Shortly after Massachusetts Secretary of Education;Matt;Malone;was;sworn;into;office;last January, he was asked by MTA Today how
student test scores should be used in the educator
evaluation process. “If we can show the quality of
work that students are doing, I think that is a fair
mechanism,” he responded. “I would stress that it
can’t just be one thing.”
Malone said teachers shouldn’t be left to
conclude, “My kids didn’t do well on the MCAS so I
won’t get a good evaluation.” At the end of the day,
he said, “I just tell people, ‘Let’s just go through the
process and be human about it.’”
Whether a student learns as a result of being
in our classrooms matters, and it should be part of
a comprehensive educator
Student learning is at the
heart of our profession.
But measuring the impact
that any one educator has
on a student’s learning
and growth must be
done thoughtfully and in
partnership with educators.
We know that it can’t
and shouldn’t be reduced to a
single standardized test score
or a simple formula. That is why the Massachusetts
Educator Evaluation Framework requires districts
to develop District-Determined Measures — DDMs
— to provide authentic measures of student learning
Many of our colleagues across the nation are
very interested in our work and hopeful that we
can prove that the overemphasis on standardized
test scores in other states’ evaluation systems is the
wrong way to go.
R ecently, the MTA sent guidance on how to negotiate DDMs with districts to local association presidents and members.
We advise that teachers and administrators
tell something meaningful about how much students
learn during the school year.
First and foremost, they should pick measures
that can be used to improve teaching and learning —
not make up new measures solely for this evaluation
system. That would be a waste of time and a
disservice to students.
Over several years of data collection, the
educator and supervisor should exercise their
professional judgment in reviewing the results,
looking;first;at;patterns — what do the different
measures say about the performance of my students
in a given year? — and then at trends in performance
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— what do the data say about the performance of my
students over several years? Professional judgment
can then be applied to put the results into the proper
After at least two years, depending on the
contract language in the district, the evaluator should
use professional judgment to determine whether
an educator’s impact on student learning was high,
moderate or low. As Secretary Malone said more
plainly, the evaluator needs to be “human” about it.
MTA members should bear in mind that DDMs
need to be focused on improvement, not punishment.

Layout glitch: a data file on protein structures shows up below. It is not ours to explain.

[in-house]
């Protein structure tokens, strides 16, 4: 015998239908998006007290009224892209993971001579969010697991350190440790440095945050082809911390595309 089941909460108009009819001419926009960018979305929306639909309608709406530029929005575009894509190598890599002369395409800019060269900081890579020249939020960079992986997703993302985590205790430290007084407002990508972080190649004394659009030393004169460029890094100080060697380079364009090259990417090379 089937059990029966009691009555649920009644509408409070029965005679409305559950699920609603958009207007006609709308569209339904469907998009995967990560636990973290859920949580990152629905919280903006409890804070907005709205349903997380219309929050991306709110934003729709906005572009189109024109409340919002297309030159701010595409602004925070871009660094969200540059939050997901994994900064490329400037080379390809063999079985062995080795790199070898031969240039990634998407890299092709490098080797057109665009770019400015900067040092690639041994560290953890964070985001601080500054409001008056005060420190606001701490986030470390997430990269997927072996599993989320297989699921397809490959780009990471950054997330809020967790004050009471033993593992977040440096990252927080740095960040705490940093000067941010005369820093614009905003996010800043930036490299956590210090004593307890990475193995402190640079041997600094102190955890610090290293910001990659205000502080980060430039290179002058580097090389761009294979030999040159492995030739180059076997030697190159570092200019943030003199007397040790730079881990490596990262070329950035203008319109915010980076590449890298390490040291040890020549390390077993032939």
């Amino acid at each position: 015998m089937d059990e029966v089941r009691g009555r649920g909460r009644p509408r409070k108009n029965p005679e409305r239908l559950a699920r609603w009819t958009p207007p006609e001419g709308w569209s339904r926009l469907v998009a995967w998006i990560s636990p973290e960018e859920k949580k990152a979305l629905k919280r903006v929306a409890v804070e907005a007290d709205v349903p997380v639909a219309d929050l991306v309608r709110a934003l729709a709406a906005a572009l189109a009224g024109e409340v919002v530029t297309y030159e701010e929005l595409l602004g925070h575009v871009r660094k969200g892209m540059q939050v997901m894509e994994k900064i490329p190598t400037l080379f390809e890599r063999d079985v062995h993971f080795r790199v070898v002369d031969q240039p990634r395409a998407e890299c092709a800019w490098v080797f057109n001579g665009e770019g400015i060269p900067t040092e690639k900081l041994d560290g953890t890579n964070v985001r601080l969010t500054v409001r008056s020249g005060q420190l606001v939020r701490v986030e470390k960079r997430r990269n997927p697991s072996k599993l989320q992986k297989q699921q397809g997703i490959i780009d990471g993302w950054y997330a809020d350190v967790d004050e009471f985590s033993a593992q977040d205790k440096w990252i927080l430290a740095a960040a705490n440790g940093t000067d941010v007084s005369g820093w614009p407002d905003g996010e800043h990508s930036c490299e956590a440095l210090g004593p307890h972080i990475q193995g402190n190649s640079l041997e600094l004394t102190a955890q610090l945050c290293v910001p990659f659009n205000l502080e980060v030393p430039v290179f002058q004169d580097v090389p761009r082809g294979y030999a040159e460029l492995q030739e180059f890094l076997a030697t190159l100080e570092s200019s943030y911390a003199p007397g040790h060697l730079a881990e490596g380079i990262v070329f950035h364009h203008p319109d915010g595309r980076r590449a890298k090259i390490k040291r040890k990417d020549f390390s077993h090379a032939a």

The measurement they yield is used for shaping
an educator’s professional growth or improvement
or “Exemplary” and the student growth impact is
deemed to be low, then the length of the self-directed
Educator Plan may be shortened from two years to
one. (Those who have a summative rating of “Needs
Improvement” already have a plan of one year or
less, regardless of student impact results, and those
rated “Unsatisfactory” may have an even shorter
plan, depending on what has been agreed upon in the
local collective bargaining agreement.)
I t is unfortunate that we have multiple new initiatives — RETELL training; implementation of the Massachusetts 2011 ELA and Math
Curriculum Frameworks, which incorporate the
Common Core State Standards; and the rollout of new
Partnership for Assessment of Readiness for College
and Careers tests — occurring at the same time that
districts are required to pilot DDMs. Recognizing the
burden, the state has slowed the implementation of
DDMs. But there is still a lot to do.
members to participate. We need our best educators
to be engaged in the discussions of these important
issues related to teaching and learning. Your local
association president can’t do it alone.
If the call goes out for educators to join
“cadres” to develop useful DDMs, please consider
participating. Classroom educators are the people
best equipped to make decisions about good
measures of student learning and growth.
If your local president needs you to help bargain
over the scheduling of RETELL courses, please join
a much more convenient schedule for you and your
PARCC exam to measure student mastery of the
new Common Core-based frameworks, use it as an
opportunity. Learn what this new assessment is all
about and then provide the MTA and your local with
feedback to help us advocate for improvements in
the implementation of the PARCC system.
I know that many of you feel overwhelmed;
there is an awful lot on your plates. But it’s worth
paying attention to what Audrey Loeb, an Arlington
fourth-grader, said in the cover story of this issue
of MTA Today when she was asked to describe a
multifaceted project on the Lowell mills.
thought it was going to be really hard. I never did a
big project like this before,” Audrey said. “But we
just did it step by step, and it was easy.”
I don’t mean to say that educator evaluation, Common Core, RETELL and all the rest will be easy, but if we do them all step by step — and if
many members share the load — we will get through
this. Massachusetts is number one in the nation in
academic performance. Our colleagues around the
country are looking to us to see that we get this right.
together with one another, our district leadership and
the parents of our students.
Now more than ever,
we need rank-and-file
members to participate.
We need our best
educators to be engaged
in the discussions of
these important issues
related to teaching and
learning. Your local
can’t do it alone.